Breast Cancer Awareness Series
Yoga class helps women feel stronger as they fight
BROOKFIELD - It is breast cancer awareness month and we are bringing you a special series of stories covering new ways women with the diagnosis are trying to fight, beat, and survive breast cancer.
Today, the story of a special yoga class at Elmbrook Memorial Hospital.
Retirement caused a spark of sorts for Nancy Williams, "The only thing I wanted to do was teach yoga to cancer survivors."
Williams had been practicing yoga for 16 years, but she decided to go after her dream. She took classes, hundreds of hours of classes, to gain specialized training to not only teach yoga, but to teach it to people with cancer. She was trying to help people with broken bodies feel whole again.
It didn't take long for word to spread about the option for an alternative medicine approach to feeling stronger while fighting cancer.
Susy Engelbardt, Milwaukee, was diagnosed with breast cancer two years ago. "One lump was cancer, then they did some more tests and I found out I had two more."
Engelbardt says she quickly decided she would try anything to make her days easier, but she was NOT a yogi.
She added, "I was a little nervous, 'cuz, you see these people on TV doing yoga and they are SO flexible! (She laughs) It's like, there is no way I can do that!"
Williams does one-on-one chats with everyone before they join her practice and she promises modifications to make sure everyone has the best experience possible. Williams says, "There are a number of postures as well, that are really modified, just to help us be aware of the effects of chemotherapy."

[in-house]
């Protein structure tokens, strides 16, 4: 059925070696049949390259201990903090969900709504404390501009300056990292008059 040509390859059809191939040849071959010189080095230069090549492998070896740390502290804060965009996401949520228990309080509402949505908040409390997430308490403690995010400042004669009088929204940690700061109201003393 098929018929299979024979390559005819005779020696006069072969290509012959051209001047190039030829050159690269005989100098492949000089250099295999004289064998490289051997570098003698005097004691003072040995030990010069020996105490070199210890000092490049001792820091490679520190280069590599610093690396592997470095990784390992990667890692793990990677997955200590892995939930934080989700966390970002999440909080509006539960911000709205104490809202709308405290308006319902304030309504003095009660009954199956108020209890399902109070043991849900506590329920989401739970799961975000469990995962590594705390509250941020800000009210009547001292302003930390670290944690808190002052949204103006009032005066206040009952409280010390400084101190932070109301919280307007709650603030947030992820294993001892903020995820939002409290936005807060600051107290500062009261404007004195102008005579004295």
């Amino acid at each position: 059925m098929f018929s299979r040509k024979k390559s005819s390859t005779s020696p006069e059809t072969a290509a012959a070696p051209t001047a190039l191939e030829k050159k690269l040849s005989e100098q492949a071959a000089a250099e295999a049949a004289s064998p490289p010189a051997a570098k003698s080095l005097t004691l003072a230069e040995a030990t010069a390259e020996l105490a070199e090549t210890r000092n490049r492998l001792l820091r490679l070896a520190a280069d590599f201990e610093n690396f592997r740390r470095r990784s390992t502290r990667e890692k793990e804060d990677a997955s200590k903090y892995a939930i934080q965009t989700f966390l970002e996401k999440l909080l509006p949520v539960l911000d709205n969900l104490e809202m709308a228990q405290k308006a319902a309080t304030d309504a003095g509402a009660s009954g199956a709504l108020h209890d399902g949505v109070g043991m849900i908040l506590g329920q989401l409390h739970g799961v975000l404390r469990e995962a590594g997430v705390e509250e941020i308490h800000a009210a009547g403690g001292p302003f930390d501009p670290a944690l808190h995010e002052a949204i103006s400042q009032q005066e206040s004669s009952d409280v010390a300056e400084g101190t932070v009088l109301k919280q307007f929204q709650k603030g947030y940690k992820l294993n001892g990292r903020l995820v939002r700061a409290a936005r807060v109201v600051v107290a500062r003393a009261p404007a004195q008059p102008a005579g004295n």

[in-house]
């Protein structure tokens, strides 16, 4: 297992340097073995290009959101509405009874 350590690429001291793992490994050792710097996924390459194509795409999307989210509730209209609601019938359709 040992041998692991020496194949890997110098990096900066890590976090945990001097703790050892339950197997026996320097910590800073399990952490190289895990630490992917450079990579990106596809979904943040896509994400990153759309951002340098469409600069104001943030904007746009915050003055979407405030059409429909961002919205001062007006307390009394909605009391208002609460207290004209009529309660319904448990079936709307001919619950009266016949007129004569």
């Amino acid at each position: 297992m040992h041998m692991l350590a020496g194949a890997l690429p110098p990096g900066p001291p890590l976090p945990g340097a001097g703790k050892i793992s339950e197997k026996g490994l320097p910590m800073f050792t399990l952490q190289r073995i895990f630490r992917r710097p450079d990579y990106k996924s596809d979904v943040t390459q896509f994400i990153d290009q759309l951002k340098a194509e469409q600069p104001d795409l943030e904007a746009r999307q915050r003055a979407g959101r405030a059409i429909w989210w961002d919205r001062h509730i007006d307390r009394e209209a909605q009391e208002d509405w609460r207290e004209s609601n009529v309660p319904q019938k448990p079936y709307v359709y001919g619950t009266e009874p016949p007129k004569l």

Once Engelbardt stared the classes, it did not take long for her to start feeling different. She says she noticed it while driving home from her first practice, "Wow. I'm like, at peace. I couldn't believe it. I couldn't believe that in an hour you could feel like that. But, you really can."
Engelbardt kept going and her range of motion got better, she slept better, and she felt more calm.
Williams has heard positive reviews from many of her students. Maybe that's why her classes are full. Williams had a sense of pride in her voice as she said, "They go from the weakness of treatment, to a feeling of 'I can do this.'"
Engelbardt agrees, saying, "Now I actually think I could do a regular yoga class." Engelbardt says no matter where she does her yoga she knows she will not quit.
And Williams says she's found another spark, the idea of bringing yoga practices for cancer patents to other hospitals besides Elmbrook Memorial.